North Korea completely cuts off state rations, aid group says
SEOUL Ã¢â‚¬â€ North Korea has completely cut off state food rations after China failed to supply the impoverished communist country with extra cereals, a welfare group said Monday.
The ruling communist party announced in a directive on May 26 that there would be no state rations for a while, said South Korea’s Good Friends group which has contacts in the North.
People were authorised to buy food supplies through private markets, it said, adding the directive was due to delayed shipments of food from China.
“The directive was unavoidable” because China failed to send the aid which had been anticipated after leader Kim Jong-Il’s trip to Beijing in early May, group president Pomnyun, who uses just one name, told reporters.
Private markets are now open around the clock across the North, he said.
The North suffered famine in the mid-1990s which killed hundreds of thousands and it still grapples with severe food shortages. The UN children’s fund estimates one third of children are stunted by malnutrition.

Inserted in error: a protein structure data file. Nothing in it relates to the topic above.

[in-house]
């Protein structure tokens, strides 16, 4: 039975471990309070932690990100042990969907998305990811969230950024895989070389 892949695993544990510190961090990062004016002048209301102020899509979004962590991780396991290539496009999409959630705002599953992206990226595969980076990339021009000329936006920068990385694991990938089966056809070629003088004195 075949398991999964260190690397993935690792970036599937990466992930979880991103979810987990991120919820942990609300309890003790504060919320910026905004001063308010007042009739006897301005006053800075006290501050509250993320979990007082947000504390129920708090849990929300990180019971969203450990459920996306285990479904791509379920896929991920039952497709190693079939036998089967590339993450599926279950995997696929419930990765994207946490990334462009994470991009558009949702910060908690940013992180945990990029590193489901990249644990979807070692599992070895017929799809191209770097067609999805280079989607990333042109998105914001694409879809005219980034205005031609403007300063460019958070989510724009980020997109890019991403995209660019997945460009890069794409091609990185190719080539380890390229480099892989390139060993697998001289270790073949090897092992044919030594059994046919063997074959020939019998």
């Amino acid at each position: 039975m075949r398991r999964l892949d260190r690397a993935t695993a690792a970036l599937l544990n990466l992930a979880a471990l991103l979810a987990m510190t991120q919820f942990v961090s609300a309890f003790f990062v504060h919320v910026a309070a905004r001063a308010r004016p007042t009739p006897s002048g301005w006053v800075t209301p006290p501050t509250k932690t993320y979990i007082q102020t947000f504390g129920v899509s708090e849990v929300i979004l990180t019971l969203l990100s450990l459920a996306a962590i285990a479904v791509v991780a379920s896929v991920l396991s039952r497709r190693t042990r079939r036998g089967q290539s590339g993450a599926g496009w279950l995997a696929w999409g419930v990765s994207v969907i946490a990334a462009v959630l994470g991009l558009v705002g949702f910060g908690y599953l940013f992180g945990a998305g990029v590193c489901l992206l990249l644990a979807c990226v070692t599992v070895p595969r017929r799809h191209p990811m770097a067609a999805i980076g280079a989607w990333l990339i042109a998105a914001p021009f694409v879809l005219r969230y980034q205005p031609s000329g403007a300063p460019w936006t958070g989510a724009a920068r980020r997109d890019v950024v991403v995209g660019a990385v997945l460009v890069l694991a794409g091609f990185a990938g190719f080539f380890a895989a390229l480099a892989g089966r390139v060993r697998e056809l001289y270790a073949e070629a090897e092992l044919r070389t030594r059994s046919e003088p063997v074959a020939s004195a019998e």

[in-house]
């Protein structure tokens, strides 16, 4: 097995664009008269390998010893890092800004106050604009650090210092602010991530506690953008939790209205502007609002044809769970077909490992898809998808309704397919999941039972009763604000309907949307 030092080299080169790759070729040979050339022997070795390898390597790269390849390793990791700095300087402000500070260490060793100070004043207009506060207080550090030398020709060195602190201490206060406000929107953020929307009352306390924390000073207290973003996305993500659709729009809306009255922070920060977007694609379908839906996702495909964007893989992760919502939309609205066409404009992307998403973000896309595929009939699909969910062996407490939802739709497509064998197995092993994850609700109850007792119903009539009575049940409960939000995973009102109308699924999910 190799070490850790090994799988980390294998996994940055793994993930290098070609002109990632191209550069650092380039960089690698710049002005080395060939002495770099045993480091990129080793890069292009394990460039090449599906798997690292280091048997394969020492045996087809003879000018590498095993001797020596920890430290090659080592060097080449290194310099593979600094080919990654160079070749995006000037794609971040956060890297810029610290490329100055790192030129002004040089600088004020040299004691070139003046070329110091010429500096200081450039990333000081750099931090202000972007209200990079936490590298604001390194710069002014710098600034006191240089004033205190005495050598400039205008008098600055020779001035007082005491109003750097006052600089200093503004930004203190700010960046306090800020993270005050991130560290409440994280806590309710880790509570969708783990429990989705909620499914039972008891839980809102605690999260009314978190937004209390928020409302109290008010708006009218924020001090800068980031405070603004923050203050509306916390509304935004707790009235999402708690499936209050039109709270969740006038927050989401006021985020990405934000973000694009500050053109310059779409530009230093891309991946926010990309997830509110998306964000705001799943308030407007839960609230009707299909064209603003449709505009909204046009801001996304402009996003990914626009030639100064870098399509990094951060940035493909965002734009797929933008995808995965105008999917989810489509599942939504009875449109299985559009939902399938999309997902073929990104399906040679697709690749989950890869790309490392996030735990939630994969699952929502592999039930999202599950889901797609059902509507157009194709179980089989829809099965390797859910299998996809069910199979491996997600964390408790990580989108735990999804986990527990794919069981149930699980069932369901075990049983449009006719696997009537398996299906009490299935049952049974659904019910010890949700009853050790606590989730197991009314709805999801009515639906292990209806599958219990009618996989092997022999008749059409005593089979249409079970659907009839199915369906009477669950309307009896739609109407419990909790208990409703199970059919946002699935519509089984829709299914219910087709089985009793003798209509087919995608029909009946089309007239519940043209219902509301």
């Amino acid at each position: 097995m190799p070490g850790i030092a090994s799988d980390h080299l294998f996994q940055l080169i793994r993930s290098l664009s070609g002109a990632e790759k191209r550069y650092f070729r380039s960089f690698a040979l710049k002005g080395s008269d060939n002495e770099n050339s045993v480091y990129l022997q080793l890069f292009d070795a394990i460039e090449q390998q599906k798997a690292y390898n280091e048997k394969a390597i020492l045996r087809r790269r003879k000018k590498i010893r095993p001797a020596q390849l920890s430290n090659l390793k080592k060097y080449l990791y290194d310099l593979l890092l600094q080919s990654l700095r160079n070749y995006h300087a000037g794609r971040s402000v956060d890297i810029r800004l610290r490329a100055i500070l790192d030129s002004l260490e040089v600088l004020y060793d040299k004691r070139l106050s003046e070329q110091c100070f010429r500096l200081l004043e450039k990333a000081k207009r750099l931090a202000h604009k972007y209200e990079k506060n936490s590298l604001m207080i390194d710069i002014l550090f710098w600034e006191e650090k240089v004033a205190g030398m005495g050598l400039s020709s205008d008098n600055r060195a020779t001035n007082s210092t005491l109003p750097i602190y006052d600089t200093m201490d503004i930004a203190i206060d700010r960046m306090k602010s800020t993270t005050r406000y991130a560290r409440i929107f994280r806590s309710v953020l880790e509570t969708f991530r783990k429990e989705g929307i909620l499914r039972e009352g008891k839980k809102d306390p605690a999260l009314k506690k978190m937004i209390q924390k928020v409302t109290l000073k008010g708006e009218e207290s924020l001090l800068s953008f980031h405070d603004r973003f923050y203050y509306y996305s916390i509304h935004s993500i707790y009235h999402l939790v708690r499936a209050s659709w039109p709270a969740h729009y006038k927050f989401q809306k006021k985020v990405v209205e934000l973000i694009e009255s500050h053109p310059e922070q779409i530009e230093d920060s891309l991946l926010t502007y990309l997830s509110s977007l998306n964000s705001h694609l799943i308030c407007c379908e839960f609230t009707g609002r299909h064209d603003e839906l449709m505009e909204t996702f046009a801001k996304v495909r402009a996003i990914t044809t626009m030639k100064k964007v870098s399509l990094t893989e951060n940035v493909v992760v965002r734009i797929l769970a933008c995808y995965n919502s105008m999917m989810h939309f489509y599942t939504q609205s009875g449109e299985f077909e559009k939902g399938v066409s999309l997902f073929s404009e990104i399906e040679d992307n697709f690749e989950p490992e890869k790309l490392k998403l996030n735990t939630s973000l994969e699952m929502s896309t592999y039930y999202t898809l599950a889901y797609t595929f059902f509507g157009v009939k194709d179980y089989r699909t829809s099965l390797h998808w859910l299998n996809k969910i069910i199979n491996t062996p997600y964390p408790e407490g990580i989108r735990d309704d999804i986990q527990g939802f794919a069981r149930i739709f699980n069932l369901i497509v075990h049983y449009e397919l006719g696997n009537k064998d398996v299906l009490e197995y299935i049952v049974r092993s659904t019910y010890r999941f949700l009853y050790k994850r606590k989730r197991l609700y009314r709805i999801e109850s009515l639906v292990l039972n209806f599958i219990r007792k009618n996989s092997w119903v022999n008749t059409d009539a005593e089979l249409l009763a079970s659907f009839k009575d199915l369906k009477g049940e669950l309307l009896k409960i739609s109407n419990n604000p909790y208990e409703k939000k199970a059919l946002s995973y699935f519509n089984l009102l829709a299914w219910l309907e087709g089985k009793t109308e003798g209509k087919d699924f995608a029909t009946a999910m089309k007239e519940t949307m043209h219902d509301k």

The state food distribution system collapsed during the famine. Free markets sprang up and were condoned for a time.
Since 2005 the regime has been reasserting its grip on the economy, with controls or outright bans on the private markets.
A currency revaluation last November, designed to flush out entrepreneurs’ savings, backfired disastrously, fuelling food shortages as market trading dried up and sparking rare outbreaks of unrest.
The North was forced to suspend its campaign to curb the private markets.